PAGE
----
“I want a lifetime supply of KitKats now!!”

Yes, I just said that headline in my best, squeaky Veruca Salt spoiled-brat voice.

Here’s why.

Saima Ahmad, a 20-year-old London legal student, loves KitKat chocolate bars.  One day, she purchased a pack of the crunchy, chocolate treats and snacked on one of the bars.

There was no crunch.

She bit into another bar.

No crunch.

Because this pack of KitKats had no crunchy wafer enrobed in the sweet chocolate.

And that made Saima Ahmad very upset.

So upset, in fact, that she wrote to Nestle (the company that produces KitKat bars in the UK) requesting compensation – in the form of a lifetime supply of KitKat candy bars.

This is from the letter that she wrote to the candy company.

The truth of the matter is; manufacturers owe a duty of care to consumers.

The specific duty you owe in consistency in your manufacturing process. The failure to take due care in the manufacturing process resulted in a product being defective.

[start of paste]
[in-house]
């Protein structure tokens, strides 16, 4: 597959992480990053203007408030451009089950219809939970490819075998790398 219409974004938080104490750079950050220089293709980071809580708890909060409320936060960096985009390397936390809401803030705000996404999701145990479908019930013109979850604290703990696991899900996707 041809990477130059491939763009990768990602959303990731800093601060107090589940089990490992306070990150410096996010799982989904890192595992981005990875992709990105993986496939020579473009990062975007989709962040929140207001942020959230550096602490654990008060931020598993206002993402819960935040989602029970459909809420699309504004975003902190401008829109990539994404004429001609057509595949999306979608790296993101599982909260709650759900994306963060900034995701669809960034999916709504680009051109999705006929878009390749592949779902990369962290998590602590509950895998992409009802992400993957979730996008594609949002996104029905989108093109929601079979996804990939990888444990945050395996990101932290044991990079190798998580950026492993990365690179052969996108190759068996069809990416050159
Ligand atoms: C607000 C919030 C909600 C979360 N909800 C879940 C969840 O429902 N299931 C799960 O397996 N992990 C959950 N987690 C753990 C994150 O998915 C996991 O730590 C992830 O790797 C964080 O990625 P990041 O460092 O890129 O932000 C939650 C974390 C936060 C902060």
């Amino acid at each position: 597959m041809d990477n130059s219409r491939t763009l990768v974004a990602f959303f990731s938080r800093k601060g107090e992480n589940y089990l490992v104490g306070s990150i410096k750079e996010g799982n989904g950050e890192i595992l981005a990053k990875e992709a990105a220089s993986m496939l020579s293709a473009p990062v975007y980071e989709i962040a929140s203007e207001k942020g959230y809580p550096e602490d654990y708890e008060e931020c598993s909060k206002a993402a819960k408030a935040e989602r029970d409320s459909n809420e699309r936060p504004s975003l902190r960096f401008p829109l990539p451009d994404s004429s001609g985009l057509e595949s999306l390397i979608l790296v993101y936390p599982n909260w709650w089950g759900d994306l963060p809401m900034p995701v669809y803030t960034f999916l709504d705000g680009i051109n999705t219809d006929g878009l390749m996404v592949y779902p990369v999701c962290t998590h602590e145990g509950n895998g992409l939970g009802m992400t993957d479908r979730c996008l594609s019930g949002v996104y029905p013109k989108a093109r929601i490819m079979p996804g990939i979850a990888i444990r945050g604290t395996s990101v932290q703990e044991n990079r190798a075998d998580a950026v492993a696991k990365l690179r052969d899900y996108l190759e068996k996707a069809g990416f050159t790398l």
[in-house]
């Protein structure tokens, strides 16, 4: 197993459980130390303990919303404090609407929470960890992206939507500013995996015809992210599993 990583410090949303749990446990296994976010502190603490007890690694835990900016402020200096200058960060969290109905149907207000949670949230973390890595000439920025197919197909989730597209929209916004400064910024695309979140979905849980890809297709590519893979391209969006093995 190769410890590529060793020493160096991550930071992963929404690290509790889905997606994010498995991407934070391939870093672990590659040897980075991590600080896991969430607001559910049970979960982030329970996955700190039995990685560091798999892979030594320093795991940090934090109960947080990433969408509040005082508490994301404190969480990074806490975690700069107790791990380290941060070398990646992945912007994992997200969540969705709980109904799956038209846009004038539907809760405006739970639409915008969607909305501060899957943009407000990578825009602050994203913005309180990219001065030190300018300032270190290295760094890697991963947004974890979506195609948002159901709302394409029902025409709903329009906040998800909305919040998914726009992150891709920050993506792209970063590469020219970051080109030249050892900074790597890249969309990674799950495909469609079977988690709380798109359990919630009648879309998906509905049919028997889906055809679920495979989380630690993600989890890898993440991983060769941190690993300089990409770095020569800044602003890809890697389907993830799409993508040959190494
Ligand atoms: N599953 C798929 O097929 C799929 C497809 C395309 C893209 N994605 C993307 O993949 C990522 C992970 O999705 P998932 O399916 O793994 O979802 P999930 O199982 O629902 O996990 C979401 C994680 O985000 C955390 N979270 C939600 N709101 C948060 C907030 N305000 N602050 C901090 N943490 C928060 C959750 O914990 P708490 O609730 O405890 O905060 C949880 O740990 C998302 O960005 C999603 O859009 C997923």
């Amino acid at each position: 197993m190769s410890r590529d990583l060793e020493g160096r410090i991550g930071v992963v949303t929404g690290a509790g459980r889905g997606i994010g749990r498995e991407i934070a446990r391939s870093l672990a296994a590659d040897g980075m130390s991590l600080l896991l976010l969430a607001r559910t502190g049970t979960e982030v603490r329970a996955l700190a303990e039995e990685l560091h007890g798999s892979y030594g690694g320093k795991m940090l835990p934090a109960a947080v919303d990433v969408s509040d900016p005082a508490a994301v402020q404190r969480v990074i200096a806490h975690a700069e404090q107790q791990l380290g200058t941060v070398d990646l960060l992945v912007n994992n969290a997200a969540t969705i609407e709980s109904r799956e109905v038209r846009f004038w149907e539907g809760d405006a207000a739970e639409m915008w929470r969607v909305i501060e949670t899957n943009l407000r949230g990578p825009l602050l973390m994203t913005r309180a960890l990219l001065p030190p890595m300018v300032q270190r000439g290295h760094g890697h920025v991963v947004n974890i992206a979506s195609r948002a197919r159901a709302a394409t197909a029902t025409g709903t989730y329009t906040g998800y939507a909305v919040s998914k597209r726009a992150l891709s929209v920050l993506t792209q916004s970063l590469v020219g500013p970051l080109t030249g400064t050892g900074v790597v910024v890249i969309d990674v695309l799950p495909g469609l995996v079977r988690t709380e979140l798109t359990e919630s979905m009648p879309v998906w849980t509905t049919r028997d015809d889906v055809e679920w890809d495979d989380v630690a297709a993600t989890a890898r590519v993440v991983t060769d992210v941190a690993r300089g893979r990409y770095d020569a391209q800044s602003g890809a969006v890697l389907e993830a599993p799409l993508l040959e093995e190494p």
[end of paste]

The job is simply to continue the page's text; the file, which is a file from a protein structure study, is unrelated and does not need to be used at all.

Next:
As a result, I feel as though I have been misled to part with my money and purchase a product that is clearly different from what has been marketed by Nestle.

The loss I have suffered is of monetary and emotional significance.

I would like a full refund of the defective pack of KitKat I purchased. I have also lost my faith in Nestle.

Clearly, if I wanted to purchase a confectionery item that is purely chocolate, I would have purchased a bar of Galaxy.

I would therefore like to request a life-long supply of KitKat so that I can act as a means of quality control – it appears you need me more than I need you.

Oh well now.

Granted, there are incidents where food products are sold that don’t contain what they’re supposed to contain.  McDonald’s, for example, recently apologized when it was discovered that some of their new mozzarella sticks contained a center that was devoid of mozzarella cheese.  And I remember, as a kid, purchasing a package of Archway apple-flavored cookies in which the ingredients listed 27 different items… none of them being apples.

But hey… does a manufacturer’s error denote someone to receive free chocolate for a year?  This doesn’t sound like a law student arguing a tort case.  It sounds more like a legal battle from this courtroom.

Look, I get it.  She received defective KitKats.  Contact Nestle directly and they’ll probably send you some replacement bars.

But a lifetime supply of KitKats?

In my opinion, in the words of KitKat candy bars in America…

I say gimme a break.

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